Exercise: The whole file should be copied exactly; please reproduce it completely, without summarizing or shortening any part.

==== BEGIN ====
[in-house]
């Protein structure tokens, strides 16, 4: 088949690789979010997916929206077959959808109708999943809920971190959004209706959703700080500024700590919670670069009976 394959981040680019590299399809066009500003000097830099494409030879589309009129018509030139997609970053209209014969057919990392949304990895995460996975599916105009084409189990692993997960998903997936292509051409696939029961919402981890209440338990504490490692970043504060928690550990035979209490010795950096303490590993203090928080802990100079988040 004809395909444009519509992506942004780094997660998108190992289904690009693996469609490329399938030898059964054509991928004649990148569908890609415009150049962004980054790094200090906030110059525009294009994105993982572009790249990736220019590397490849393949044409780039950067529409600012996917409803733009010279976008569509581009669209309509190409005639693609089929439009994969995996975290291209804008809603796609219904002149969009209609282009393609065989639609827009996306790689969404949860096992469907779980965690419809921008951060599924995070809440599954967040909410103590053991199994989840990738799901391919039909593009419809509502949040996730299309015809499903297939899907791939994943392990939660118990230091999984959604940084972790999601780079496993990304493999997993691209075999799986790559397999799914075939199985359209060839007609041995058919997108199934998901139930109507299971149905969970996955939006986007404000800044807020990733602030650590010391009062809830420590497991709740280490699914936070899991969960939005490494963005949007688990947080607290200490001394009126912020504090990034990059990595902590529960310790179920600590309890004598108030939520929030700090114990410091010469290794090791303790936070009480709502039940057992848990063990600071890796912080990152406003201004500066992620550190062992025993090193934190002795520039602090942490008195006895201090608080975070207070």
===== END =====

[in-house]
């Protein structure tokens, strides 16, 4: 088949690789979010997916929206077959959808109708999943809920971190959004209706959703700080500024700590919670670069009976 394959981040680019590299399809066009500003000097830099494409030879589309009129018509030139997609970053209209014969057919990392949304990895995460996975599916105009084409189990692993997960998903997936292509051409696939029961919402981890209440338990504490490692970043504060928690550990035979209490010795950096303490590993203090928080802990100079988040 004809395909444009519509992506942004780094997660998108190992289904690009693996469609490329399938030898059964054509991928004649990148569908890609415009150049962004980054790094200090906030110059525009294009994105993982572009790249990736220019590397490849393949044409780039950067529409600012996917409803733009010279976008569509581009669209309509190409005639693609089929439009994969995996975290291209804008809603796609219904002149969009209609282009393609065989639609827009996306790689969404949860096992469907779980965690419809921008951060599924995070809440599954967040909410103590053991199994989840990738799901391919039909593009419809509502949040996730299309015809499903297939899907791939994943392990939660118990230091999984959604940084972790999601780079496993990304493999997993691209075999799986790559397999799914075939199985359209060839007609041995058919997108199934998901139930109507299971149905969970996955939006986007404000800044807020990733602030650590010391009062809830420590497991709740280490699914936070899991969960939005490494963005949007688990947080607290200490001394009126912020504090990034990059990595902590529960310790179920600590309890004598108030939520929030700090114990410091010469290794090791303790936070009480709502039940057992848990063990600071890796912080990152406003201004500066992620550190062992025993090193934190002795520039602090942490008195006895201090608080975070207070």